This sketch appeared in an 1864 edition of Harper's Weekly and shows the chase of a Confederate Schooner by a Union Blockade fleet.Turbulent comeback in the Stars and Stripes

In 1860 the America was sold to H. E. Decie, Esq., who named her Camilla, cruised with her in the West Indies, and raced her in the summer of that year in England, with indifferent success. She is next heard of on this side of the water, having been bought from her English owner by some person in Savannah, where she arrived in April, 1861, via Porte Grande, Cape de Verde Islands. Her purchaser's name has not been preserved in the custom-house records.

In April, 1862, when the U. S. gunboat Ottawa steamed up the St. John's River on her way to take Jacksonville, her crew noticed the spars of a sunken schooner in the river, and on investigation found the vessel to be the famous America. Commander Thomas H. Stevens, of the Ottawa (afterward rear admiral), a Veteran of two wars, subsequently waived all right to prize money for the capture of the vessel through patriotic motives, on condition that she be turned over to the government for the use of the mid-shipmen at Annapolis.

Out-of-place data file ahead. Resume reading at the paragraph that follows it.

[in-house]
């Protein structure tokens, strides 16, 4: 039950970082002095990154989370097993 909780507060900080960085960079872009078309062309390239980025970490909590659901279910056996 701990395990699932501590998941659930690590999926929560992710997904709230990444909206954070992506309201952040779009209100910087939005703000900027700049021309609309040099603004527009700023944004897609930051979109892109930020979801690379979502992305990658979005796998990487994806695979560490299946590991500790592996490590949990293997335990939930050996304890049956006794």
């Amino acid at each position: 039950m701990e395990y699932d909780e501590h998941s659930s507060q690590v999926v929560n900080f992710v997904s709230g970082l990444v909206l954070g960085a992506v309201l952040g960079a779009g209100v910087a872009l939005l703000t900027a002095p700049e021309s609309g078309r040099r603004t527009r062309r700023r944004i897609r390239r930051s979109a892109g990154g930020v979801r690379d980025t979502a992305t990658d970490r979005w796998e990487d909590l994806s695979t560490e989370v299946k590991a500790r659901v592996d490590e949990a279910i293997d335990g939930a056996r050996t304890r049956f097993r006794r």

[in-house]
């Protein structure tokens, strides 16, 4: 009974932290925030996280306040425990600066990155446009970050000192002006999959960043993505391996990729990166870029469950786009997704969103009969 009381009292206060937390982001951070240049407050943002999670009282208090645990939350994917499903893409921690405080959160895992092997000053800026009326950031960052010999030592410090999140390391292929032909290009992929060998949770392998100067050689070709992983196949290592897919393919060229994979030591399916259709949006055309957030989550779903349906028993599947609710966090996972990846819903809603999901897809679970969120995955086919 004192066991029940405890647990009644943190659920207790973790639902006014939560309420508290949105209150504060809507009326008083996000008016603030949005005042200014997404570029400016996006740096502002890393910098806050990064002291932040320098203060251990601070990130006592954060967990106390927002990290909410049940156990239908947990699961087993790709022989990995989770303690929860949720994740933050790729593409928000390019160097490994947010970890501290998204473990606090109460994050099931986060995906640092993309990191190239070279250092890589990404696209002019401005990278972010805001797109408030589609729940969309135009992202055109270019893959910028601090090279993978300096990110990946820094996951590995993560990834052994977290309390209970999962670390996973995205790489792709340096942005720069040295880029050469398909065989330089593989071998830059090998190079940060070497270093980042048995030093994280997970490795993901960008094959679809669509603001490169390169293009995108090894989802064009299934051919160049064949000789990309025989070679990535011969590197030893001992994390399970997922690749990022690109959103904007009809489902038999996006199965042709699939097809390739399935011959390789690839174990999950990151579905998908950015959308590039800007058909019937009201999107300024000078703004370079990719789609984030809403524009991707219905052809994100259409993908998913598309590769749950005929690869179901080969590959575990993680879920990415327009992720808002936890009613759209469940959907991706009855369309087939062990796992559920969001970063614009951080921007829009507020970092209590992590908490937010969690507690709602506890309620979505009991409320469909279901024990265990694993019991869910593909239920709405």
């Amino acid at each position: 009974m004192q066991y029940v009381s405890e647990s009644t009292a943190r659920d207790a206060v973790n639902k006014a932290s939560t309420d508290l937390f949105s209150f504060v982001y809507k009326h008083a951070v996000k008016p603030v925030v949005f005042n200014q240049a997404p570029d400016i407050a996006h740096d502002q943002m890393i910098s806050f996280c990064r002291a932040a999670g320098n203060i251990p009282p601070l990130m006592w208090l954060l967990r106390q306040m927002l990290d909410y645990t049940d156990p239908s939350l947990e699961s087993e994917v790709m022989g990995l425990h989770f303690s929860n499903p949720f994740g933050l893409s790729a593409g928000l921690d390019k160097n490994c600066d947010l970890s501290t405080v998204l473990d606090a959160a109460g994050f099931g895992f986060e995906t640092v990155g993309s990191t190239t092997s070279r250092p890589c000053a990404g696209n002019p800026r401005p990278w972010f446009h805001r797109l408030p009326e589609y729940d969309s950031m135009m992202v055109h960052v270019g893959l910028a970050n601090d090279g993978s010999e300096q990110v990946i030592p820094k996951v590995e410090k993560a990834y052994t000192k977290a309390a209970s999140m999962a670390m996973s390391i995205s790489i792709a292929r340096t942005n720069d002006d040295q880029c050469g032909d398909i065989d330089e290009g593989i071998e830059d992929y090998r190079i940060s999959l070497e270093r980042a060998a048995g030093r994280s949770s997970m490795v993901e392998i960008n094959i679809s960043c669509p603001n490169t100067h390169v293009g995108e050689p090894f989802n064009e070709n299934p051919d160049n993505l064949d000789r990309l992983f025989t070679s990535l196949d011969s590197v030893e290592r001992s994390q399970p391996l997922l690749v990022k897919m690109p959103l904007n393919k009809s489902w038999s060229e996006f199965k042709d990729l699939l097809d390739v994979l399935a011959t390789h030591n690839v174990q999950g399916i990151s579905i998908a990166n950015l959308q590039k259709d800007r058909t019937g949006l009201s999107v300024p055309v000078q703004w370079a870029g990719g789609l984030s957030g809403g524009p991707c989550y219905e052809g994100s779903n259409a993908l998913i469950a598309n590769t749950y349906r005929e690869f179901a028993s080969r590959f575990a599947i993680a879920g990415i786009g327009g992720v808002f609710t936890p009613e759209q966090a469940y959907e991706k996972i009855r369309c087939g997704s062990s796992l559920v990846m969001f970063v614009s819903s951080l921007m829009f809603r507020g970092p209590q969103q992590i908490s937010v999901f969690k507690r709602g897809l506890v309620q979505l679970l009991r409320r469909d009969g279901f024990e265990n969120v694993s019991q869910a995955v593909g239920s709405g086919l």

The schooner America as rigged for war duty in 1863 Here is an evocative print of the schooner America as rigged for war duty in 1863, beating hard to windward. This print is taken from the original painting by the famous marine artist Carl G. Evers in 1975

This was done, and for several years the America, her old name restored, served nominally as a practice-ship for the cadets of the naval academy. Young American sailors felt a big affection for the yacht.